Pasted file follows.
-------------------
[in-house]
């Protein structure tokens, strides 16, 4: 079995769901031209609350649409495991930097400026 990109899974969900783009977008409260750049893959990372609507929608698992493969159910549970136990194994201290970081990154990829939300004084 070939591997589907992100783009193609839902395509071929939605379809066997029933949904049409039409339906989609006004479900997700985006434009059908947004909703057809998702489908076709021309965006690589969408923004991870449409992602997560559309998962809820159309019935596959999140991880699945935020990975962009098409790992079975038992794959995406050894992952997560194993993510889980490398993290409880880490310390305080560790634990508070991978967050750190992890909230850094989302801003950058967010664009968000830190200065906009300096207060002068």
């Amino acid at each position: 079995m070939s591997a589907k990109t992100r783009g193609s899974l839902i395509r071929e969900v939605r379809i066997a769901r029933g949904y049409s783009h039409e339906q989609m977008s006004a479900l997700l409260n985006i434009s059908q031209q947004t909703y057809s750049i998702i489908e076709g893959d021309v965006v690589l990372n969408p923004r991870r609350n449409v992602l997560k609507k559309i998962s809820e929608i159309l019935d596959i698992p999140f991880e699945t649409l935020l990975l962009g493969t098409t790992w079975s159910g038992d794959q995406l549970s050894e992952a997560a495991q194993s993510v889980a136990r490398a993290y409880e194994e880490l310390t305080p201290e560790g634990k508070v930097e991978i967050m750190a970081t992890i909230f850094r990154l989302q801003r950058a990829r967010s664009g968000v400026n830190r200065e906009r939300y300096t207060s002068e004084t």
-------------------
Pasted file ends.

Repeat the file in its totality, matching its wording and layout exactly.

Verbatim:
[in-house]
């Protein structure tokens, strides 16, 4: 079995769901031209609350649409495991930097400026 990109899974969900783009977008409260750049893959990372609507929608698992493969159910549970136990194994201290970081990154990829939300004084 070939591997589907992100783009193609839902395509071929939605379809066997029933949904049409039409339906989609006004479900997700985006434009059908947004909703057809998702489908076709021309965006690589969408923004991870449409992602997560559309998962809820159309019935596959999140991880699945935020990975962009098409790992079975038992794959995406050894992952997560194993993510889980490398993290409880880490310390305080560790634990508070991978967050750190992890909230850094989302801003950058967010664009968000830190200065906009300096207060002068």
């Amino acid at each position: 079995m070939s591997a589907k990109t992100r783009g193609s899974l839902i395509r071929e969900v939605r379809i066997a769901r029933g949904y049409s783009h039409e339906q989609m977008s006004a479900l997700l409260n985006i434009s059908q031209q947004t909703y057809s750049i998702i489908e076709g893959d021309v965006v690589l990372n969408p923004r991870r609350n449409v992602l997560k609507k559309i998962s809820e929608i159309l019935d596959i698992p999140f991880e699945t649409l935020l990975l962009g493969t098409t790992w079975s159910g038992d794959q995406l549970s050894e992952a997560a495991q194993s993510v889980a136990r490398a993290y409880e194994e880490l310390t305080p201290e560790g634990k508070v930097e991978i967050m750190a970081t992890i909230f850094r990154l989302q801003r950058a990829r967010s664009g968000v400026n830190r200065e906009r939300y300096t207060s002068e004084t």